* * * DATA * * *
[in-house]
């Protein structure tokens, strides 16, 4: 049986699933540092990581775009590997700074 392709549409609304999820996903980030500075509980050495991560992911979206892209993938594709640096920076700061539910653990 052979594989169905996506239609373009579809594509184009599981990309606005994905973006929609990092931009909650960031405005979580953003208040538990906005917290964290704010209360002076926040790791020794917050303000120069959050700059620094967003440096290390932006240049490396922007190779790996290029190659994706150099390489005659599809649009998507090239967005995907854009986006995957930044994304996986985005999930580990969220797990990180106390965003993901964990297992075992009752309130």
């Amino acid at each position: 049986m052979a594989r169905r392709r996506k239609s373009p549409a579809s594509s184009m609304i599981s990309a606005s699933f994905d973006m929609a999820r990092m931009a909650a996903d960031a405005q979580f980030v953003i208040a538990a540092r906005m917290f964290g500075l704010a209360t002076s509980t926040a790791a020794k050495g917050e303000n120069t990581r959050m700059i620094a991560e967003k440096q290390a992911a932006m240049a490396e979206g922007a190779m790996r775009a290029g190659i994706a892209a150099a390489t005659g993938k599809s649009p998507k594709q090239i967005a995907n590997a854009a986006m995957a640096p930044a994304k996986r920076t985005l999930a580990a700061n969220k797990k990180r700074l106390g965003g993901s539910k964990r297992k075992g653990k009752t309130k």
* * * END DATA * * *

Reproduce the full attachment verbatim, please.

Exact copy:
[in-house]
């Protein structure tokens, strides 16, 4: 049986699933540092990581775009590997700074 392709549409609304999820996903980030500075509980050495991560992911979206892209993938594709640096920076700061539910653990 052979594989169905996506239609373009579809594509184009599981990309606005994905973006929609990092931009909650960031405005979580953003208040538990906005917290964290704010209360002076926040790791020794917050303000120069959050700059620094967003440096290390932006240049490396922007190779790996290029190659994706150099390489005659599809649009998507090239967005995907854009986006995957930044994304996986985005999930580990969220797990990180106390965003993901964990297992075992009752309130």
């Amino acid at each position: 049986m052979a594989r169905r392709r996506k239609s373009p549409a579809s594509s184009m609304i599981s990309a606005s699933f994905d973006m929609a999820r990092m931009a909650a996903d960031a405005q979580f980030v953003i208040a538990a540092r906005m917290f964290g500075l704010a209360t002076s509980t926040a790791a020794k050495g917050e303000n120069t990581r959050m700059i620094a991560e967003k440096q290390a992911a932006m240049a490396e979206g922007a190779m790996r775009a290029g190659i994706a892209a150099a390489t005659g993938k599809s649009p998507k594709q090239i967005a995907n590997a854009a986006m995957a640096p930044a994304k996986r920076t985005l999930a580990a700061n969220k797990k990180r700074l106390g965003g993901s539910k964990r297992k075992g653990k009752t309130k």